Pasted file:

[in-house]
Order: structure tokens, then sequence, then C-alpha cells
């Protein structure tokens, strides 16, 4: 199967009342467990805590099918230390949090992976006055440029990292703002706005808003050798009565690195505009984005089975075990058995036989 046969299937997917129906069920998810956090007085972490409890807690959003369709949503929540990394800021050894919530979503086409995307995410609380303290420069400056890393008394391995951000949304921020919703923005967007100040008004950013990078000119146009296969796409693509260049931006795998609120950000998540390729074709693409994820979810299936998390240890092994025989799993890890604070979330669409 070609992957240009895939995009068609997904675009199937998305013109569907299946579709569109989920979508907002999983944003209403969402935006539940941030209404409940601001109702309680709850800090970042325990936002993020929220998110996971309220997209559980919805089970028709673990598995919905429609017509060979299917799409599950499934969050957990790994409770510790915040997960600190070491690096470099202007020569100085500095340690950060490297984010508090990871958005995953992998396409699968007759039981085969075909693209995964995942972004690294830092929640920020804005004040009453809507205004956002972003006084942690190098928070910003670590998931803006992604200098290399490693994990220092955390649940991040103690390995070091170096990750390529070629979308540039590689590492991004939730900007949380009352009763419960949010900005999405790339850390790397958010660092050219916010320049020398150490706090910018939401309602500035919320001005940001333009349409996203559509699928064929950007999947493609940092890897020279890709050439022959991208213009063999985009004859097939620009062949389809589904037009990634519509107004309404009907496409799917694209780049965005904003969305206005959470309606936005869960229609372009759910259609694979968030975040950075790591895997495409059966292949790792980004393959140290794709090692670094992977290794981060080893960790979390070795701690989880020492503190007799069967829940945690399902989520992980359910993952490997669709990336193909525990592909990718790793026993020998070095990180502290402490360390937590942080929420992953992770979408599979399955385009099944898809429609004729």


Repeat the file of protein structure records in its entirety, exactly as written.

[in-house]
Order: structure tokens, then sequence, then C-alpha cells
């Protein structure tokens, strides 16, 4: 199967009342467990805590099918230390949090992976006055440029990292703002706005808003050798009565690195505009984005089975075990058995036989 046969299937997917129906069920998810956090007085972490409890807690959003369709949503929540990394800021050894919530979503086409995307995410609380303290420069400056890393008394391995951000949304921020919703923005967007100040008004950013990078000119146009296969796409693509260049931006795998609120950000998540390729074709693409994820979810299936998390240890092994025989799993890890604070979330669409 070609992957240009895939995009068609997904675009199937998305013109569907299946579709569109989920979508907002999983944003209403969402935006539940941030209404409940601001109702309680709850800090970042325990936002993020929220998110996971309220997209559980919805089970028709673990598995919905429609017509060979299917799409599950499934969050957990790994409770510790915040997960600190070491690096470099202007020569100085500095340690950060490297984010508090990871958005995953992998396409699968007759039981085969075909693209995964995942972004690294830092929640920020804005004040009453809507205004956002972003006084942690190098928070910003670590998931803006992604200098290399490693994990220092955390649940991040103690390995070091170096990750390529070629979308540039590689590492991004939730900007949380009352009763419960949010900005999405790339850390790397958010660092050219916010320049020398150490706090910018939401309602500035919320001005940001333009349409996203559509699928064929950007999947493609940092890897020279890709050439022959991208213009063999985009004859097939620009062949389809589904037009990634519509107004309404009907496409799917694209780049965005904003969305206005959470309606936005869960229609372009759910259609694979968030975040950075790591895997495409059966292949790792980004393959140290794709090692670094992977290794981060080893960790979390070795701690989880020492503190007799069967829940945690399902989520992980359910993952490997669709990336193909525990592909990718790793026993020998070095990180502290402490360390937590942080929420992953992770979408599979399955385009099944898809429609004729």